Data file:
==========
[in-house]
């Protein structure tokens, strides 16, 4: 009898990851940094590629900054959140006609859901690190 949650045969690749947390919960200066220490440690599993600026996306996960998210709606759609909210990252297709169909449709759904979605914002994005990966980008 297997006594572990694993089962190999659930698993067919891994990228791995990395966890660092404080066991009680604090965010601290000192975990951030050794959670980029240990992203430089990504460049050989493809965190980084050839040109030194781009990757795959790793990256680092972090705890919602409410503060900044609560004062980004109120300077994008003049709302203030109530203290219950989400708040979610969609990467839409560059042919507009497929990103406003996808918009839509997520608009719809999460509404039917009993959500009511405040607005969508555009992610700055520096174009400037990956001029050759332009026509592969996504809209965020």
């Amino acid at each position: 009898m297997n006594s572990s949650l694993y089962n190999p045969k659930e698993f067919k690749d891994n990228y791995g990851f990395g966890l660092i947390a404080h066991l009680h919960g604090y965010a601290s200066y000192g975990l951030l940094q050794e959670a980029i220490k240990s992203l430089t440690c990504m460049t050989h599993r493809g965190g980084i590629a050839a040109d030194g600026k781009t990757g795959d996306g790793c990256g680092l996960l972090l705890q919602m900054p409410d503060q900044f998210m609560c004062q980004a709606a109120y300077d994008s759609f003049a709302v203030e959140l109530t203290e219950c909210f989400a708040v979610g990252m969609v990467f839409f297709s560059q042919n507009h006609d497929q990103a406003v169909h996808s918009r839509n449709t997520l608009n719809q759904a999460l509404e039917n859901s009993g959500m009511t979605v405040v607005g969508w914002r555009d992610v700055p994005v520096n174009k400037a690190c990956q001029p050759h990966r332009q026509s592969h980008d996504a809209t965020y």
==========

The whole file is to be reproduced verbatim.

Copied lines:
[in-house]
């Protein structure tokens, strides 16, 4: 009898990851940094590629900054959140006609859901690190 949650045969690749947390919960200066220490440690599993600026996306996960998210709606759609909210990252297709169909449709759904979605914002994005990966980008 297997006594572990694993089962190999659930698993067919891994990228791995990395966890660092404080066991009680604090965010601290000192975990951030050794959670980029240990992203430089990504460049050989493809965190980084050839040109030194781009990757795959790793990256680092972090705890919602409410503060900044609560004062980004109120300077994008003049709302203030109530203290219950989400708040979610969609990467839409560059042919507009497929990103406003996808918009839509997520608009719809999460509404039917009993959500009511405040607005969508555009992610700055520096174009400037990956001029050759332009026509592969996504809209965020």
């Amino acid at each position: 009898m297997n006594s572990s949650l694993y089962n190999p045969k659930e698993f067919k690749d891994n990228y791995g990851f990395g966890l660092i947390a404080h066991l009680h919960g604090y965010a601290s200066y000192g975990l951030l940094q050794e959670a980029i220490k240990s992203l430089t440690c990504m460049t050989h599993r493809g965190g980084i590629a050839a040109d030194g600026k781009t990757g795959d996306g790793c990256g680092l996960l972090l705890q919602m900054p409410d503060q900044f998210m609560c004062q980004a709606a109120y300077d994008s759609f003049a709302v203030e959140l109530t203290e219950c909210f989400a708040v979610g990252m969609v990467f839409f297709s560059q042919n507009h006609d497929q990103a406003v169909h996808s918009r839509n449709t997520l608009n719809q759904a999460l509404e039917n859901s009993g959500m009511t979605v405040v607005g969508w914002r555009d992610v700055p994005v520096n174009k400037a690190c990956q001029p050759h990966r332009q026509s592969h980008d996504a809209t965020y």